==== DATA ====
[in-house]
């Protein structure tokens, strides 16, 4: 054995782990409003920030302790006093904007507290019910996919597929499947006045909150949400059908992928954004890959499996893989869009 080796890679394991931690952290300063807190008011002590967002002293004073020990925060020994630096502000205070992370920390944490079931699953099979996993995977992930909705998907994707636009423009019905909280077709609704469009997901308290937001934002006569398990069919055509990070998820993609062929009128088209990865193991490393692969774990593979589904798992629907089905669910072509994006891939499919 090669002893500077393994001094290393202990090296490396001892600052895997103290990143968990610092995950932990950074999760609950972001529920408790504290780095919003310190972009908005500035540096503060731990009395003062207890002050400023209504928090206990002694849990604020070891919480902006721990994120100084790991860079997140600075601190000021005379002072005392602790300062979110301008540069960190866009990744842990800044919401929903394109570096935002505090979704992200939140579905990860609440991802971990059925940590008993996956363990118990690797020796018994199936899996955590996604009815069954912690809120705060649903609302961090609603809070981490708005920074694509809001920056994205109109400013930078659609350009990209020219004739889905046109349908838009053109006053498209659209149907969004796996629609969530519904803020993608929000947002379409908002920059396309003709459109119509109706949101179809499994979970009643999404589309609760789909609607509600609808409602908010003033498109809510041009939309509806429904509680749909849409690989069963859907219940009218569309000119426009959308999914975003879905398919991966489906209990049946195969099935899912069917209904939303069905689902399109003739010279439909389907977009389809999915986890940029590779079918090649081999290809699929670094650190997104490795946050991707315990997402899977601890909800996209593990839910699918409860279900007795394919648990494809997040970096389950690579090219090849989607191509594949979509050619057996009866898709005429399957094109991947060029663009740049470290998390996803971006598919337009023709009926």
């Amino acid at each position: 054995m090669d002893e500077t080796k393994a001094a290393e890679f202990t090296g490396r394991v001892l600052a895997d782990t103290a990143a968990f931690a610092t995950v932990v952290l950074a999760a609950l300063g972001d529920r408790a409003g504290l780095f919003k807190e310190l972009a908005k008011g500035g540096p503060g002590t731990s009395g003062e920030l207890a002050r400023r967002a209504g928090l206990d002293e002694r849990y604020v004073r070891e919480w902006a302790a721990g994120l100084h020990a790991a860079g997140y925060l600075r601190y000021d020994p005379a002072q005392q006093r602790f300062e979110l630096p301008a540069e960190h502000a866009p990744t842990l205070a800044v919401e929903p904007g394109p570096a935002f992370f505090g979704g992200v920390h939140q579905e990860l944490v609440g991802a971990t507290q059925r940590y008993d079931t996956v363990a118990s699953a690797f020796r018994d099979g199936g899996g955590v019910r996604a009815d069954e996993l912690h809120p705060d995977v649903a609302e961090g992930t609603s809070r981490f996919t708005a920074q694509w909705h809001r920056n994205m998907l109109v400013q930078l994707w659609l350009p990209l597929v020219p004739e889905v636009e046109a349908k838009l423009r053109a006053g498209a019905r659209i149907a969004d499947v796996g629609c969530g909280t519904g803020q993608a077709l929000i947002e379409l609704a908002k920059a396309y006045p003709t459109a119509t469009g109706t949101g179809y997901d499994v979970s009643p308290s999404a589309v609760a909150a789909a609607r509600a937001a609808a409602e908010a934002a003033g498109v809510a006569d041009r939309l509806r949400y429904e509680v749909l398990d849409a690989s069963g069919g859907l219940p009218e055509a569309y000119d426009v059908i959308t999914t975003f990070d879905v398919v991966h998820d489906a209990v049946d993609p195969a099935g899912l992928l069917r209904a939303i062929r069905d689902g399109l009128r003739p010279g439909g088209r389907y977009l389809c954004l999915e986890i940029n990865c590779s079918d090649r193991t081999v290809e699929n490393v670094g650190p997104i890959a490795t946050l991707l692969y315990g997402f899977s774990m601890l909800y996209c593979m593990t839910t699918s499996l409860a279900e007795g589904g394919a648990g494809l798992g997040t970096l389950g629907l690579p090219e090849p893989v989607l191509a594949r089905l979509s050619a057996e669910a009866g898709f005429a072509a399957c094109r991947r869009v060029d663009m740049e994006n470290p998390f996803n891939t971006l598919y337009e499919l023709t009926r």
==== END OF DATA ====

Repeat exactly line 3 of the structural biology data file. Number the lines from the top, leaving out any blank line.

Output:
């Amino acid at each position: 054995m090669d002893e500077t080796k393994a001094a290393e890679f202990t090296g490396r394991v001892l600052a895997d782990t103290a990143a968990f931690a610092t995950v932990v952290l950074a999760a609950l300063g972001d529920r408790a409003g504290l780095f919003k807190e310190l972009a908005k008011g500035g540096p503060g002590t731990s009395g003062e920030l207890a002050r400023r967002a209504g928090l206990d002293e002694r849990y604020v004073r070891e919480w902006a302790a721990g994120l100084h020990a790991a860079g997140y925060l600075r601190y000021d020994p005379a002072q005392q006093r602790f300062e979110l630096p301008a540069e960190h502000a866009p990744t842990l205070a800044v919401e929903p904007g394109p570096a935002f992370f505090g979704g992200v920390h939140q579905e990860l944490v609440g991802a971990t507290q059925r940590y008993d079931t996956v363990a118990s699953a690797f020796r018994d099979g199936g899996g955590v019910r996604a009815d069954e996993l912690h809120p705060d995977v649903a609302e961090g992930t609603s809070r981490f996919t708005a920074q694509w909705h809001r920056n994205m998907l109109v400013q930078l994707w659609l350009p990209l597929v020219p004739e889905v636009e046109a349908k838009l423009r053109a006053g498209a019905r659209i149907a969004d499947v796996g629609c969530g909280t519904g803020q993608a077709l929000i947002e379409l609704a908002k920059a396309y006045p003709t459109a119509t469009g109706t949101g179809y997901d499994v979970s009643p308290s999404a589309v609760a909150a789909a609607r509600a937001a609808a409602e908010a934002a003033g498109v809510a006569d041009r939309l509806r949400y429904e509680v749909l398990d849409a690989s069963g069919g859907l219940p009218e055509a569309y000119d426009v059908i959308t999914t975003f990070d879905v398919v991966h998820d489906a209990v049946d993609p195969a099935g899912l992928l069917r209904a939303i062929r069905d689902g399109l009128r003739p010279g439909g088209r389907y977009l389809c954004l999915e986890i940029n990865c590779s079918d090649r193991t081999v290809e699929n490393v670094g650190p997104i890959a490795t946050l991707l692969y315990g997402f899977s774990m601890l909800y996209c593979m593990t839910t699918s499996l409860a279900e007795g589904g394919a648990g494809l798992g997040t970096l389950g629907l690579p090219e090849p893989v989607l191509a594949r089905l979509s050619a057996e669910a009866g898709f005429a072509a399957c094109r991947r869009v060029d663009m740049e994006n470290p998390f996803n891939t971006l598919y337009e499919l023709t009926r």